Earlier Wednesday, Berenson was led into the courtroom in San Juan de Lurigancho prison, flanked by two female guards in bulletproof vests. She wore a beige jacket and a gray turtleneck, with wire-rimmed glasses perched on her nose. Journalists and her supporters filled the room.

After Berenson's 45-minute closing statement, Mark Berenson flashed a peace sign with his fingers and said he believed in his daughter's innocence.

"She loves Peru, she loves justice. If there is justice in this country, this court will acquit her," he said.

Mark Berenson and wife Rhoda, who both attended the hearing, have fought a long battle to free their daughter. They have made powerful allies in the U.S. Congress.

Peru had hoped Berenson's retrial would showcase how much its justice system has improved since the end of President Alberto Fujimori's 10-year autocratic rule in November.

Fujimori declared emergency rule in the early 1990s to fight powerful leftist guerrillas. He set up a system of hooded military judges who dished out tough sentences to suspected guerrillas in trials widely criticized as lacking due process. The government claimed the anonymity of judges was necessary to protect them against reprisals from rebel groups.

Berenson said she was used by Fujimori as a "smoke screen" to make himself appear tough on terrorism.

"They used me as a symbol of political violence and of terrorism for more than five years," she said Wednesday. "I did not deserve this type of label."

Berenson arrived in Peru after working as a personal secretary to a Salvadoran rebel leader during peace negotiations that ended El Salvador's civil war in 1992. She has described herself as a social activist caught up in circumstances beyond her control.

Much of the prosecution's case rested on testimony from Pacifico Castrellon, a Panamanian who came to Peru with Berenson in late 1994.

Castrellon testified that he and Berenson met with, and took cash from, MRTA leaders in Ecuador before settling in Lima several weeks later. He said one of the contacts was Nestor Cerpa, the top MRTA commander.

Berenson, who denied the meeting ever took place, has acknowledged that she and Castrellon rented the house used by MRTA guerrillas as a hide-out. But she said she did not know her housemates were rebels.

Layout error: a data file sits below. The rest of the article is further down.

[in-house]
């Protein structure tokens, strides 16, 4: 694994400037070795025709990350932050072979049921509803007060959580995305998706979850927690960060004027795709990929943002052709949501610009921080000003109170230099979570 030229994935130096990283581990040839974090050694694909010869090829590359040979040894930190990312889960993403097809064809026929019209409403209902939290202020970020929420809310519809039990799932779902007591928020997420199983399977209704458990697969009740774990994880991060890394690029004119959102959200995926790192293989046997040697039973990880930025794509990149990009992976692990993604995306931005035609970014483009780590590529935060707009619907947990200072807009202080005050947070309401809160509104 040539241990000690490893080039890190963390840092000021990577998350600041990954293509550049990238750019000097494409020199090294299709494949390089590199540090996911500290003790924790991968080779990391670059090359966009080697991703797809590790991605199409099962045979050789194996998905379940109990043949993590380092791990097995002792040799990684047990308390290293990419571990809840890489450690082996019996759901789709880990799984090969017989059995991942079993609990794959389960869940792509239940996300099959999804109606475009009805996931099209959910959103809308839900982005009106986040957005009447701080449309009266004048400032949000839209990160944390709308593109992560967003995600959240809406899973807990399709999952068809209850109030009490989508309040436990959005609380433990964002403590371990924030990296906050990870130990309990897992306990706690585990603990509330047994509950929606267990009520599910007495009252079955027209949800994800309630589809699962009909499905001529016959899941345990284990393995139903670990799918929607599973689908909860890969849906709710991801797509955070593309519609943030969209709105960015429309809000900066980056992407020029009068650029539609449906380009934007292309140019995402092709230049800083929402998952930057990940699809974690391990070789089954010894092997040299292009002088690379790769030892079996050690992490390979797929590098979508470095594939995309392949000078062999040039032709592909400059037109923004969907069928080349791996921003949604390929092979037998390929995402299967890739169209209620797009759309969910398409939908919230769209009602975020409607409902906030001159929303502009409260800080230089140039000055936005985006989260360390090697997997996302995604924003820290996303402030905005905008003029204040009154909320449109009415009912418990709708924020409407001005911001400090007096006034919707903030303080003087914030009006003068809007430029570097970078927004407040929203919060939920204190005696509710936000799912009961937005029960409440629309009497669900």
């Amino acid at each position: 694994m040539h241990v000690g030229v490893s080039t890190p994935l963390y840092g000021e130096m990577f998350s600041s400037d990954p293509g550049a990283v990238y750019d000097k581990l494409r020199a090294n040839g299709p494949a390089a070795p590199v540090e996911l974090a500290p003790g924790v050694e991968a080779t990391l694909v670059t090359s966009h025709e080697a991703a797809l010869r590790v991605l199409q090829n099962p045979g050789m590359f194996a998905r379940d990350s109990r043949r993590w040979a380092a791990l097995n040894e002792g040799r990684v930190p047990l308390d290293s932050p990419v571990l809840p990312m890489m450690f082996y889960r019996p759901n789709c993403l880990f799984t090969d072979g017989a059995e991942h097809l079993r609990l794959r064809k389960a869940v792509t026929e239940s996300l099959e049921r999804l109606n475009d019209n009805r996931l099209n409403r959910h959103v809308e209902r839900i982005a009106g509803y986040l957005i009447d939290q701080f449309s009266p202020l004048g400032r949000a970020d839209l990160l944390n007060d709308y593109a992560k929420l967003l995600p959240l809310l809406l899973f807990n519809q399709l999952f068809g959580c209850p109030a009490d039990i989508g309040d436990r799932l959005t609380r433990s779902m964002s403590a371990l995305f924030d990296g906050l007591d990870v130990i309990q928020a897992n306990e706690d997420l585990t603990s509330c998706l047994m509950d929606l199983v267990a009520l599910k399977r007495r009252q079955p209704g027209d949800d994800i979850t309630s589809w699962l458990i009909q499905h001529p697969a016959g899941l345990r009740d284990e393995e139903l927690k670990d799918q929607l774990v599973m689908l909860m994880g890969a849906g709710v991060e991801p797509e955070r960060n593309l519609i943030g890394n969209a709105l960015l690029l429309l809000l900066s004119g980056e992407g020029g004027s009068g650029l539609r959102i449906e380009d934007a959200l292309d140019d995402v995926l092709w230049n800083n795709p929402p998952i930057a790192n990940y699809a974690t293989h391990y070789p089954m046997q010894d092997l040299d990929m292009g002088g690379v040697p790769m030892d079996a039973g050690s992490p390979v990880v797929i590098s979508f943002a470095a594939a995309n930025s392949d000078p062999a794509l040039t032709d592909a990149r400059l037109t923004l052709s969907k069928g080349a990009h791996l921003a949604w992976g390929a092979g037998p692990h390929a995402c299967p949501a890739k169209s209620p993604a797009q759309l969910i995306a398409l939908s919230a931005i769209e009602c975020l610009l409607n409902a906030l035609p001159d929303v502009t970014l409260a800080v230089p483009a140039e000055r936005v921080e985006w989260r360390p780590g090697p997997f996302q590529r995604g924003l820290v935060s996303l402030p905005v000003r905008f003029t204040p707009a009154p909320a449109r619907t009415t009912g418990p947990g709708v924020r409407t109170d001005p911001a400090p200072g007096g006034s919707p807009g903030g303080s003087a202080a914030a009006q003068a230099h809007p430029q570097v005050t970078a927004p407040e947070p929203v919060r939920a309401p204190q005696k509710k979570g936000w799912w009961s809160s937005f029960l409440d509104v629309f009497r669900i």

Prosecutors say Berenson posed as a journalist to enter Peru's legislature several times in 1995 to gather information. She was accompanied by Cerpa's wife, who acted as her photographer. Berenson, who was accredited by two left-leaning U.S. magazines but never published, insists she was researching articles about women and poverty.

Berenson and Cerpa's wife were arrested hours before a military assault on a rebel safehouse that left three rebels and one police officer dead.

Police say rebels had moved into the top floor of the house, where they were creating a plan to seize Congress and hold the members hostage in exchange for imprisoned comrades.

Berenson moved out of the house three months before her arrest and said she knew nothing about activities on the top floor of the house, where police discovered 8,000 rounds of ammunition and dynamite.

Other evidence allegedly seized from the house included a coded floor plan of Congress allegedly scrawled by Berenson. There was also a forged Peruvian election ID card bearing her photo. She suggested they were planted by police.

The MRTA is named for an Inca ruler who led an Indian revolt against the Spanish colonists in the 1730s. The group is blamed for the deaths of some 200 people since it took up arms in 1984.

The Associated Press contributed to this report.